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Old 01-17-2014, 03:50 PM
dahammer dahammer is offline
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Run without a battery?

I have a Scag Tiger Cat that is a couple years old now. This past summer the voltage regulator lost good ground and it drained the battery. I fixed the bad ground at the voltage regulator, let the mower charge the battery, and didn’t have any more trouble.

It had been a couple months since I’d ran the mower, so today I decided to start it up and allow it to run for a little while. Well the battery was dead (around 10.5 vdc), so I had to jump it off. Once I had it started, I removed the jumper cables thinking I’d see if the battery would take a charge. As soon as I removed the cable, the engine died.

I figured I had a charging issue again, so I removed the voltage regulator, cleaned all of the contact points and put it back together. Still no joy. Soon as the jumper cables are removed, the engine dies. Certain that the engine should run once started, regardless of the condition battery (or even without a battery), I began trying try to diagnose what I thought was a charging system problem. Well, it appears to me that the charging system is functioning correctly. With engine off and ignition on, I have battery voltage on the purple wire (center) at the voltage regulator. With the engine idling, I have 13.09 vdc on the purple wire at the voltage regulator and 15.0 ac on the stator wires. At WOT, I have 14.43 vdc on the purple wire and 37.8 ac on the stator wires with the voltage regulator connected. With the voltage regulator disconnected, I have 45.8 ac on the stator wires.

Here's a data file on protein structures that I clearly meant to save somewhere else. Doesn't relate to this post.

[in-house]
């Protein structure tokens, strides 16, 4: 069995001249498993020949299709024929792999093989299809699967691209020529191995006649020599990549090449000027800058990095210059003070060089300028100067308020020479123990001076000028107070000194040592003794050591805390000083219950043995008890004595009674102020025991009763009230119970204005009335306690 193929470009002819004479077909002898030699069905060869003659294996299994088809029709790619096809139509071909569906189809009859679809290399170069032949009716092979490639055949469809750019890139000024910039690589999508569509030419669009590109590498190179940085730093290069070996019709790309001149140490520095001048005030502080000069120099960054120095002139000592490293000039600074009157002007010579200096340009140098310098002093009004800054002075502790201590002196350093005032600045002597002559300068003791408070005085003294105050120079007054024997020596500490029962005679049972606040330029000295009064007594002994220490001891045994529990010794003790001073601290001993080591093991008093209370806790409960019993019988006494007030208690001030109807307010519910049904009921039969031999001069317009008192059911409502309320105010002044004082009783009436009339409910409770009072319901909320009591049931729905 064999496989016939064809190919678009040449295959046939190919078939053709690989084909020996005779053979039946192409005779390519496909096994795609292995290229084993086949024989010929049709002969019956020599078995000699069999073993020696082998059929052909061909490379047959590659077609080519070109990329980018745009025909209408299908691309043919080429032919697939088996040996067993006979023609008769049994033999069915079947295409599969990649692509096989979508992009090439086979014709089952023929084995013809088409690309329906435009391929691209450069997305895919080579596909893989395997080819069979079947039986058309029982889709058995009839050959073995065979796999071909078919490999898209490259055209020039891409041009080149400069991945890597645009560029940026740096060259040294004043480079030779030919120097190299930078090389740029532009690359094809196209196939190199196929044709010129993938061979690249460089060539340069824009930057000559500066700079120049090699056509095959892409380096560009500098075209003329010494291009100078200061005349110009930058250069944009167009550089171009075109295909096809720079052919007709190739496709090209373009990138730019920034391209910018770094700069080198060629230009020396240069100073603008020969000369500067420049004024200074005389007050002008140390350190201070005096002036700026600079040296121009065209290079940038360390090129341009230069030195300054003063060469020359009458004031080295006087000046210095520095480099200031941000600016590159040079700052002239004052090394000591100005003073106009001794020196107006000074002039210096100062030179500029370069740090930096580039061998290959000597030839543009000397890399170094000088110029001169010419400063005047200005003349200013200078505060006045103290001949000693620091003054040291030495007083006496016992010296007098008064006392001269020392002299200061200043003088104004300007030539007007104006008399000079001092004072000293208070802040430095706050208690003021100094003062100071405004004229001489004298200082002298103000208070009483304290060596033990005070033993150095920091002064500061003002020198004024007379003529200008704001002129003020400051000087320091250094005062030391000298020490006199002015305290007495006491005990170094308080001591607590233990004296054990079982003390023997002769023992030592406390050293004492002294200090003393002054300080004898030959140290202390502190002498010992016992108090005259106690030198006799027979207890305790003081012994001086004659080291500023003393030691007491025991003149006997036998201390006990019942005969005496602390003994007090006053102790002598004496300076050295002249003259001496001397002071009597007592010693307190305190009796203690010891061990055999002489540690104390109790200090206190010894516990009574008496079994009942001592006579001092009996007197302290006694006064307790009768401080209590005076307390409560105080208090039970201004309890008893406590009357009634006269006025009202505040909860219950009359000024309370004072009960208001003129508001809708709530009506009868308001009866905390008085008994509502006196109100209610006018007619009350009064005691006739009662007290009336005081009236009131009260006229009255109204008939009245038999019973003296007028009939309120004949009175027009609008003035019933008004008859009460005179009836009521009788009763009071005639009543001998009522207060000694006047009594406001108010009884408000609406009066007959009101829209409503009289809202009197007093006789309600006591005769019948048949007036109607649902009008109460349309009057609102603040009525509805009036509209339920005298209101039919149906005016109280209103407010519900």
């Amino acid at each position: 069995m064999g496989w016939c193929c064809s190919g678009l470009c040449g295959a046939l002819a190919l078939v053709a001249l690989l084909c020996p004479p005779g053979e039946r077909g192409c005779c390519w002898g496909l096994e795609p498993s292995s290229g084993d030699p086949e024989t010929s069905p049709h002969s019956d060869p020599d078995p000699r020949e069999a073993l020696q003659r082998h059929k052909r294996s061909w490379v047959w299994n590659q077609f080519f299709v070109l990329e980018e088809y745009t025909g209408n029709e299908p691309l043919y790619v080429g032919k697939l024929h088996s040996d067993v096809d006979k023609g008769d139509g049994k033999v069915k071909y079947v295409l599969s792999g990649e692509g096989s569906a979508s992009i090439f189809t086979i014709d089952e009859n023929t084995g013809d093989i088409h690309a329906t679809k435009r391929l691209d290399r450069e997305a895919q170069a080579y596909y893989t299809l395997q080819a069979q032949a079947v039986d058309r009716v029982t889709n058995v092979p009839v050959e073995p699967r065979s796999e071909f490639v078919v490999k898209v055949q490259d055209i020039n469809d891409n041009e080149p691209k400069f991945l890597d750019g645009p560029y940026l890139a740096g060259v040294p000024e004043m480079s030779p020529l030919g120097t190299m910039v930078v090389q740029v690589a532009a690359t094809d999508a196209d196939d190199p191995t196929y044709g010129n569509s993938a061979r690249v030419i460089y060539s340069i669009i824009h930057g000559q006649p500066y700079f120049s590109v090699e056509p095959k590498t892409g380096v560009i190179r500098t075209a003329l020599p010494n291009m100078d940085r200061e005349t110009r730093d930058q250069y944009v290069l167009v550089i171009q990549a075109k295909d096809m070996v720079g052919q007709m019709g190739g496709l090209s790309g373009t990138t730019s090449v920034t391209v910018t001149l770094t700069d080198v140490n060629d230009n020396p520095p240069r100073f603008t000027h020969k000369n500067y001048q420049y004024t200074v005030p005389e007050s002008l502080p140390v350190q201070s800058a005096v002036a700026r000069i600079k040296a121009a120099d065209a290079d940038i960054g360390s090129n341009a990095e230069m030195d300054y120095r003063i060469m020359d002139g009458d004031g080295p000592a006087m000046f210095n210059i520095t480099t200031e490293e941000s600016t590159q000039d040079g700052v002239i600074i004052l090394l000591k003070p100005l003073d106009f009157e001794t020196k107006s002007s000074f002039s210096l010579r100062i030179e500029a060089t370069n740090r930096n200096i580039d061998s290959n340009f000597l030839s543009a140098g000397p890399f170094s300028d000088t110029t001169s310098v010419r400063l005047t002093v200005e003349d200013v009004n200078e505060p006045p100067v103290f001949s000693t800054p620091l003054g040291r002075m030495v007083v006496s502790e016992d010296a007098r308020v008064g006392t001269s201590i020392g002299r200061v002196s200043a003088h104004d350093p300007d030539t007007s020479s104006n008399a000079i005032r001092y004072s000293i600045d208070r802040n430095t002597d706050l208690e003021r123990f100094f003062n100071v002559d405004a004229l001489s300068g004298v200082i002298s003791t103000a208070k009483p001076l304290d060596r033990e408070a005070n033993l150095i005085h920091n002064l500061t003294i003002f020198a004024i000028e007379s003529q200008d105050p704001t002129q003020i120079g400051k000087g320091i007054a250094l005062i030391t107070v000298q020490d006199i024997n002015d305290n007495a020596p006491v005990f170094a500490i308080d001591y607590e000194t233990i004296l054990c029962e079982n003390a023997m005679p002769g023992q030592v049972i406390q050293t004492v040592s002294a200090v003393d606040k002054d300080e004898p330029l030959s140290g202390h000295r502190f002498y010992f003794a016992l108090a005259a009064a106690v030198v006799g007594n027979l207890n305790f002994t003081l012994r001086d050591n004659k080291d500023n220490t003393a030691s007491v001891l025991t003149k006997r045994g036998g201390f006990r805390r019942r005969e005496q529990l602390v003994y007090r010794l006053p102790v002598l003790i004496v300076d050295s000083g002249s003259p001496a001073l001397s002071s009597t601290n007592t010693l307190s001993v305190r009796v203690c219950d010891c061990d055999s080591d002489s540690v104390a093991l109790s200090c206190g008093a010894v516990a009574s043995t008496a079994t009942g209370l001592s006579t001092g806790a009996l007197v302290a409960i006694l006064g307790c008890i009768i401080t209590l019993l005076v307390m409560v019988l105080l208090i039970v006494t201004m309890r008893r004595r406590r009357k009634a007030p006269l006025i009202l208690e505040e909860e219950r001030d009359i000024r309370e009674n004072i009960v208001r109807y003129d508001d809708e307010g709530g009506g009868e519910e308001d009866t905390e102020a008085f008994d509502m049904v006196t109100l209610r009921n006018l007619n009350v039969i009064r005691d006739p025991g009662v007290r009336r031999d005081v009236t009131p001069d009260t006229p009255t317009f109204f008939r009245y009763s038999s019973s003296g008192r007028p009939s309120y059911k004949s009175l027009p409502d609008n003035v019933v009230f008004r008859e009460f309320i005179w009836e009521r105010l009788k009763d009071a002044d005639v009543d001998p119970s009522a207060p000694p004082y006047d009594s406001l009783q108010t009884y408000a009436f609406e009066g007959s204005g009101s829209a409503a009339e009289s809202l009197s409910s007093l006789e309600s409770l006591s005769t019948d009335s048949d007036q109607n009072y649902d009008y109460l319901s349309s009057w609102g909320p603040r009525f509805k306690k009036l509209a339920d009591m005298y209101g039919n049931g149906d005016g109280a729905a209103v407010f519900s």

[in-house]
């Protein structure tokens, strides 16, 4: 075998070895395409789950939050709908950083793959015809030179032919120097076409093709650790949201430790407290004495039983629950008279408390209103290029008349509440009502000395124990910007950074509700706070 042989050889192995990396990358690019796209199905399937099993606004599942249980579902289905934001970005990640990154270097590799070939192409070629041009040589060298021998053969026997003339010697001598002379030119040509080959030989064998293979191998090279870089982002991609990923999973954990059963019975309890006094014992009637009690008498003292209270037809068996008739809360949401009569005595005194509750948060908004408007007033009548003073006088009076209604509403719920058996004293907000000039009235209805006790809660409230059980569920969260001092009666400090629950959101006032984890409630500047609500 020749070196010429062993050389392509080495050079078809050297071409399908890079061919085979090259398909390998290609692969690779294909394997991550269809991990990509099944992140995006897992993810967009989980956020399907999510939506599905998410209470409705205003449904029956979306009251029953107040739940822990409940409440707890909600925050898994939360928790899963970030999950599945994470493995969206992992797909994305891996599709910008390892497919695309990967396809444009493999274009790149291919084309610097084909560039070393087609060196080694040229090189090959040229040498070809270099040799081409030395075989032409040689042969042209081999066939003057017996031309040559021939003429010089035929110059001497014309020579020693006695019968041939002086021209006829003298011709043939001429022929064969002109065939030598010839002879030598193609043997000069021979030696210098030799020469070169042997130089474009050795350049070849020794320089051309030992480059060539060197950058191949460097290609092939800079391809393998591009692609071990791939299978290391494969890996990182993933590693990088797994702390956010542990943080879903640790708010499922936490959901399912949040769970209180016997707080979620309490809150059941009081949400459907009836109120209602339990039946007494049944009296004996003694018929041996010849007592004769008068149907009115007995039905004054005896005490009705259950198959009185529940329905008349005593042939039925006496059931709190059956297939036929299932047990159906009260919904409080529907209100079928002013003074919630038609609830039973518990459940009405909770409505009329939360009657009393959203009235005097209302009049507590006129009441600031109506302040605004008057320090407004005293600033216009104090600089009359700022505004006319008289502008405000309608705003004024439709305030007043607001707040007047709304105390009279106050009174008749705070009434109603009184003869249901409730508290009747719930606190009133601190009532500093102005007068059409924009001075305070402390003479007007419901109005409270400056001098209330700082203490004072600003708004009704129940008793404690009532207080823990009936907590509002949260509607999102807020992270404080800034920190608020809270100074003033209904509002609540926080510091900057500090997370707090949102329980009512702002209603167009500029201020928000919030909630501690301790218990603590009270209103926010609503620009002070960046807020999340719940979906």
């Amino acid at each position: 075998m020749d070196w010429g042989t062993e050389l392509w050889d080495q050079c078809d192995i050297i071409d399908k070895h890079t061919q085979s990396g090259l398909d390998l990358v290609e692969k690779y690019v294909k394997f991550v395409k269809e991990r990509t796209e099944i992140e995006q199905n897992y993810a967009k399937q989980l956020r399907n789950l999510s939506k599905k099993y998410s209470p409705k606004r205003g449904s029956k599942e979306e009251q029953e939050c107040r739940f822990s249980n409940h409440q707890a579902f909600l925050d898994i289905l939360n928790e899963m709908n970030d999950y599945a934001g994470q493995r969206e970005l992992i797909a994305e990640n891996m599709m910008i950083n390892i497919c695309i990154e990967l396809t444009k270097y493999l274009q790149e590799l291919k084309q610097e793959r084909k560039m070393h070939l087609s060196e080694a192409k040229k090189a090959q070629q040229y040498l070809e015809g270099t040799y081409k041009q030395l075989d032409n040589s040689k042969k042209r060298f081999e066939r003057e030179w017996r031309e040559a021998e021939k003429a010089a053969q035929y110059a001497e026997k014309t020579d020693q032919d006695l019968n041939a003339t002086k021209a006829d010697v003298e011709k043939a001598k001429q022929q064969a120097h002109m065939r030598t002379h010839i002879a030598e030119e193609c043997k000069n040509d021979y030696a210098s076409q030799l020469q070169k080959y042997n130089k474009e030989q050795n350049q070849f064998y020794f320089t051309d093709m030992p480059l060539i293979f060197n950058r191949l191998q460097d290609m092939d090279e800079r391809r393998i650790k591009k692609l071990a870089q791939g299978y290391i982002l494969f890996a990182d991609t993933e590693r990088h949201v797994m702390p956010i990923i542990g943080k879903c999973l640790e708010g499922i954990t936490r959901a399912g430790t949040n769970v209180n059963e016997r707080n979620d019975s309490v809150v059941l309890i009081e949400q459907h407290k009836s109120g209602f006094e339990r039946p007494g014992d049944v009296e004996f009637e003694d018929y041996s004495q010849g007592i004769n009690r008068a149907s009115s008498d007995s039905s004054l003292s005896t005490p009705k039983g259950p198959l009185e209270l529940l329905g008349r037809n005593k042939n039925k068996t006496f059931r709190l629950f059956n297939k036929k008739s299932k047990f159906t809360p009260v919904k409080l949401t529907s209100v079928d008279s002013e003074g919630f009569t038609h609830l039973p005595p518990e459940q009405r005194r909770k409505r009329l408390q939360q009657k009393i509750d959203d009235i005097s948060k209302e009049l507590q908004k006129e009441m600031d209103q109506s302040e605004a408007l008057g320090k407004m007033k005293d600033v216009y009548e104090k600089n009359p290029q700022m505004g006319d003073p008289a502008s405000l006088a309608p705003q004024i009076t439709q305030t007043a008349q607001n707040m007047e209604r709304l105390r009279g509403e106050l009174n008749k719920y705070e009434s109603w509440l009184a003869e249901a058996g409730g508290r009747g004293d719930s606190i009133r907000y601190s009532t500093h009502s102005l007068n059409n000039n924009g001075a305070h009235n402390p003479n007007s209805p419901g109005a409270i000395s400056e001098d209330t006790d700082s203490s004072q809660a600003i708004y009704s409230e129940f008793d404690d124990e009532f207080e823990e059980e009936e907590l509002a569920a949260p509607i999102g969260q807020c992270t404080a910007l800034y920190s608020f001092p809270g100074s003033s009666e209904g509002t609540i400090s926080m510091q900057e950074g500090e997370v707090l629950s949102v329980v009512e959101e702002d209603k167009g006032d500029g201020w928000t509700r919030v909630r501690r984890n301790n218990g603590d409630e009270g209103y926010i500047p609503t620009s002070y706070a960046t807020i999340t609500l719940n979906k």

But still it dies as soon as I disconnect the jumper cables. I could have sworn that earlier in the summer when the battery was drained (at an even weaker state than it is now) that it ran fine with the battery disconnected once I fixed the bad ground at the voltage regulator. Was I mistaken? Is there some circuitry on these machines that requires a battery in order to keep the engine running? Just to check, I disconnected the battery completely, started the engine with jumper cables and soon as I disconnect one of the jumper cable leads, it dies.
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Old 01-17-2014, 03:54 PM
whiffyspark whiffyspark is online now
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Quote:
Originally Posted by dahammer View Post
I have a Scag Tiger Cat that is a couple years old now. This past summer the voltage regulator lost good ground and it drained the battery. I fixed the bad ground at the voltage regulator, let the mower charge the battery, and didnít have any more trouble.

It had been a couple months since Iíd ran the mower, so today I decided to start it up and allow it to run for a little while. Well the battery was dead (around 10.5 vdc), so I had to jump it off. Once I had it started, I removed the jumper cables thinking Iíd see if the battery would take a charge. As soon as I removed the cable, the engine died.

I figured I had a charging issue again, so I removed the voltage regulator, cleaned all of the contact points and put it back together. Still no joy. Soon as the jumper cables are removed, the engine dies. Certain that the engine should run once started, regardless of the condition battery (or even without a battery), I began trying try to diagnose what I thought was a charging system problem. Well, it appears to me that the charging system is functioning correctly. With engine off and ignition on, I have battery voltage on the purple wire (center) at the voltage regulator. With the engine idling, I have 13.09 vdc on the purple wire at the voltage regulator and 15.0 ac on the stator wires. At WOT, I have 14.43 vdc on the purple wire and 37.8 ac on the stator wires with the voltage regulator connected. With the voltage regulator disconnected, I have 45.8 ac on the stator wires.